by Marni Sholiton
This summer, six other college students and I took on a job responsibility in Cleveland unlike any we have ever had. As AmeriCorps*VISTA members, we accepted President Clinton's America Reads challenge to help children read at the third grade level by the end of the third grade. As tutors in Cleveland homeless shelters, our aim was to provide homeless and at-risk school-age youth with enrichment activities and individual attention that they might not otherwise receive.
Our students were children who likely do not get the attention in school that they require simply because they lack structure and regularity in their lives. They relocate often, and, consequently, switch schools throughout the year. These children were referred to us by the Cleveland Public Schools' Project ACT's (Action for Children and Youth in Transition) homeless youth and teens program.
My experience working with children who live in homeless shelters was definitely different from my expectations. I was surprised by how easy it was to get through to kids and how receptive they were. They were hungry for our attention. As Rachel Goldberg, a Cleveland Heights native and student at Case Western Reserve University, summed up, "These kids are no different from others I have worked with, except that most of them lack the encouragement and continuity necessary to nurture a belief in their own achievement."
This job has taught me the true meaning of the word "flexibility." There is no such thing as a typical day. We had to adjust our lesson plan to accommodate the number of students that we would be working with, and for the activity for the students.
Some mornings, students with whom we had been working for a few weeks were unexpectedly not there to greet us: their family had moved to a new location. While a sudden departure for us was shocking and disrupted our lesson plan, my thoughts were always on the child and his or her reaction to the change.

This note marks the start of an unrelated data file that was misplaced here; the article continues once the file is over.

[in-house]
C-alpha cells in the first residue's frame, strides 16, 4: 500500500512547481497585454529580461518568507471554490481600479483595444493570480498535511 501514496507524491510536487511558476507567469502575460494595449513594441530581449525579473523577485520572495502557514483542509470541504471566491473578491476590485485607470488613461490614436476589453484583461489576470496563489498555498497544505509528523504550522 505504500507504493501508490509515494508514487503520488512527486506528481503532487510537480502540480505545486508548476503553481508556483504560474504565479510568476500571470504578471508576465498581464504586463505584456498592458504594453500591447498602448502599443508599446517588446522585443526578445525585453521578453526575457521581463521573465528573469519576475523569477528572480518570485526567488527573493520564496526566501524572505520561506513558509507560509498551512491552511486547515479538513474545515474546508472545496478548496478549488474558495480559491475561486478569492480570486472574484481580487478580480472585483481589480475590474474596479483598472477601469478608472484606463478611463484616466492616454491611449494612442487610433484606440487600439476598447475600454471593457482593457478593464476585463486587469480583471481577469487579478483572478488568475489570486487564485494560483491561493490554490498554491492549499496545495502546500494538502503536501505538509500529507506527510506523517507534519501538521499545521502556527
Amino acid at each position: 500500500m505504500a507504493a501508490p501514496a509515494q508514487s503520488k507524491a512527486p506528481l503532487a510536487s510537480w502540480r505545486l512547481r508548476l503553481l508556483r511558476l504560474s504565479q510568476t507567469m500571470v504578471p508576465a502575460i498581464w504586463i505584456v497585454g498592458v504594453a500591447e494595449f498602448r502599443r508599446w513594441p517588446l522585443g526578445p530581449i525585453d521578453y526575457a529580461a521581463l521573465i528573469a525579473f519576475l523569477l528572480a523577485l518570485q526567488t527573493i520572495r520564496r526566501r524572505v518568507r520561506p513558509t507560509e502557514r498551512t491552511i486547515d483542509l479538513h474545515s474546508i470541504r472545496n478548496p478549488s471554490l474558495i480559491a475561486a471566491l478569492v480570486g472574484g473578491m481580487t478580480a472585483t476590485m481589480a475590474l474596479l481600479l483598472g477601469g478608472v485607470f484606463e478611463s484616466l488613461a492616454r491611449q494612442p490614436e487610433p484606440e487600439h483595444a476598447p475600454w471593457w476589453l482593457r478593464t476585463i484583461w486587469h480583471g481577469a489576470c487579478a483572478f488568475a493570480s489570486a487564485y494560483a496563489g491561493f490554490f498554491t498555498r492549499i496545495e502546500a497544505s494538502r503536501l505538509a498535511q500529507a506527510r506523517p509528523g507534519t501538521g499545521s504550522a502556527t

In an unstable world, a reading friend for these children is something they learn to look forward to. After seeing their faces light up every day and being bombarded with hugs when we arrived at work, it was no surprise that we quickly we became attached to them. Debbie Ensler, a CWRU senior from Atlanta, agreed, "I loved being greeted each day as if it were a surprise that I would be there." Even though they asked us every day before we left if we would be there the next day, there was still an element of doubt. Leaving the shelter was often hard, too, because the children did not want us to go.
As the pilot season of the America Reads program comes to a close, we ask ourselves if we feel like we have reached our program goals. While we may not have worked many literacy miracles in two months, I feel that our legacy is rich. We have helped to create a sense of competence in these children in their literacy abilities, an area in which many of our students had previously lacked self-confidence. We also have encouraged their families to become more involved with the education of their children. Most importantly, I feel we have shown these kids that people genuinely care about them.
At our Pre-Service Orientation in Columbus, we were told that the lessons and experiences that we would take with us from our job would outweigh what we put into it. It did not take long to realize the wisdom behind these words. I am leaving this job with new perspectives and many rewarding experiences. The most important lesson I have learned, however, is that all it takes is a little effort to really make a difference in the life of a child.
I have seen the immediate results of my work, both in the expressions on the faces of the children with whom we work and in their sense of accomplishment when they successfully complete a challenge that we have set for them. My only hope for them is that they continue to receive the special attention and encouragement that we have given them this summer. As the new school year begins, I sincerely hope that Project ACT finds individuals who will help to continue our efforts during the school year. This is a unique experience from which everyone benefits: the children learned from us, and we learned a lot from them as well.
M. Sholiton is a senior at Cornell University, Ithaca NY and participated in the Summer America Reads Program.
Copyright for the Homeless Grapevine Issue 23 October 1997